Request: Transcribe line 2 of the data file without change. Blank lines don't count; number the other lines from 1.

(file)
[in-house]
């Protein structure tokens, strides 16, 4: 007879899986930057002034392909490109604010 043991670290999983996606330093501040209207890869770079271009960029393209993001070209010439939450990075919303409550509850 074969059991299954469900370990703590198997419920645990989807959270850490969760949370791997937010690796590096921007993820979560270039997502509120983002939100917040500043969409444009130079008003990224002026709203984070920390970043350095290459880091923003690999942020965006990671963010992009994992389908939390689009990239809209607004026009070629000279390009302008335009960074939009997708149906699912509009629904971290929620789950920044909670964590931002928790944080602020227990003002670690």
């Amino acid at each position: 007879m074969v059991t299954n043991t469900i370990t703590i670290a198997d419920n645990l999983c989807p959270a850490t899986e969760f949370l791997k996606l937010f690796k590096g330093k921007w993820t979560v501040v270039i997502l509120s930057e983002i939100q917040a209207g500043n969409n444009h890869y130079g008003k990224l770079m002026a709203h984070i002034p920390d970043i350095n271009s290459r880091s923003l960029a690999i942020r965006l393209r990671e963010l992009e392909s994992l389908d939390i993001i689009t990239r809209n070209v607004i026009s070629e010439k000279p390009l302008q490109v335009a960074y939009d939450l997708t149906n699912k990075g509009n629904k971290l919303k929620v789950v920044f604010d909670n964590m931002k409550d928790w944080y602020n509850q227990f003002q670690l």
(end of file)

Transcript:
């Protein structure tokens, strides 16, 4: 007879899986930057002034392909490109604010 043991670290999983996606330093501040209207890869770079271009960029393209993001070209010439939450990075919303409550509850 074969059991299954469900370990703590198997419920645990989807959270850490969760949370791997937010690796590096921007993820979560270039997502509120983002939100917040500043969409444009130079008003990224002026709203984070920390970043350095290459880091923003690999942020965006990671963010992009994992389908939390689009990239809209607004026009070629000279390009302008335009960074939009997708149906699912509009629904971290929620789950920044909670964590931002928790944080602020227990003002670690």